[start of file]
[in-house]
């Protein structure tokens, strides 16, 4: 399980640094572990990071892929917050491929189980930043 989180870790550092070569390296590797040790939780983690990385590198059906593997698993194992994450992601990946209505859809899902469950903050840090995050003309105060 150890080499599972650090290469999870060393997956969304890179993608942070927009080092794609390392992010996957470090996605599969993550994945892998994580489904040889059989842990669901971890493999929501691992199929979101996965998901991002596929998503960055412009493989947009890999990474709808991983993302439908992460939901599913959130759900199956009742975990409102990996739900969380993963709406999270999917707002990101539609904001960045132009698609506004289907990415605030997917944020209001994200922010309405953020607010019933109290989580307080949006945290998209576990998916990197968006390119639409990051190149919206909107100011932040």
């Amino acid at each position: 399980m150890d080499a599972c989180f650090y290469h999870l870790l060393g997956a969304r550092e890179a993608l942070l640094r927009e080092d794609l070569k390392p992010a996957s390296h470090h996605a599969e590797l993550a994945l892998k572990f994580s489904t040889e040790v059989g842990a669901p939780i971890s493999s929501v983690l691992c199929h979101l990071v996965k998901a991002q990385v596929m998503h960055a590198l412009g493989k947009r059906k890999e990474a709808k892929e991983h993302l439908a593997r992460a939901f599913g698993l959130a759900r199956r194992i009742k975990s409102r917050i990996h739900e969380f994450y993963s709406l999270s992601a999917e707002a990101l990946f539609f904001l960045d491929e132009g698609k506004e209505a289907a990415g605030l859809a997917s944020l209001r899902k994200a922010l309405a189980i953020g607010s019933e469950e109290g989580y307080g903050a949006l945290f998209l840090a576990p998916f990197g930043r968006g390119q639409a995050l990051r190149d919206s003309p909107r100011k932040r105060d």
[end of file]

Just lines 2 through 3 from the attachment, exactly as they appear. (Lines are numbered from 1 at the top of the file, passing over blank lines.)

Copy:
């Protein structure tokens, strides 16, 4: 399980640094572990990071892929917050491929189980930043 989180870790550092070569390296590797040790939780983690990385590198059906593997698993194992994450992601990946209505859809899902469950903050840090995050003309105060 150890080499599972650090290469999870060393997956969304890179993608942070927009080092794609390392992010996957470090996605599969993550994945892998994580489904040889059989842990669901971890493999929501691992199929979101996965998901991002596929998503960055412009493989947009890999990474709808991983993302439908992460939901599913959130759900199956009742975990409102990996739900969380993963709406999270999917707002990101539609904001960045132009698609506004289907990415605030997917944020209001994200922010309405953020607010019933109290989580307080949006945290998209576990998916990197968006390119639409990051190149919206909107100011932040």
């Amino acid at each position: 399980m150890d080499a599972c989180f650090y290469h999870l870790l060393g997956a969304r550092e890179a993608l942070l640094r927009e080092d794609l070569k390392p992010a996957s390296h470090h996605a599969e590797l993550a994945l892998k572990f994580s489904t040889e040790v059989g842990a669901p939780i971890s493999s929501v983690l691992c199929h979101l990071v996965k998901a991002q990385v596929m998503h960055a590198l412009g493989k947009r059906k890999e990474a709808k892929e991983h993302l439908a593997r992460a939901f599913g698993l959130a759900r199956r194992i009742k975990s409102r917050i990996h739900e969380f994450y993963s709406l999270s992601a999917e707002a990101l990946f539609f904001l960045d491929e132009g698609k506004e209505a289907a990415g605030l859809a997917s944020l209001r899902k994200a922010l309405a189980i953020g607010s019933e469950e109290g989580y307080g903050a949006l945290f998209l840090a576990p998916f990197g930043r968006g390119q639409a995050l990051r190149d919206s003309p909107r100011k932040r105060d």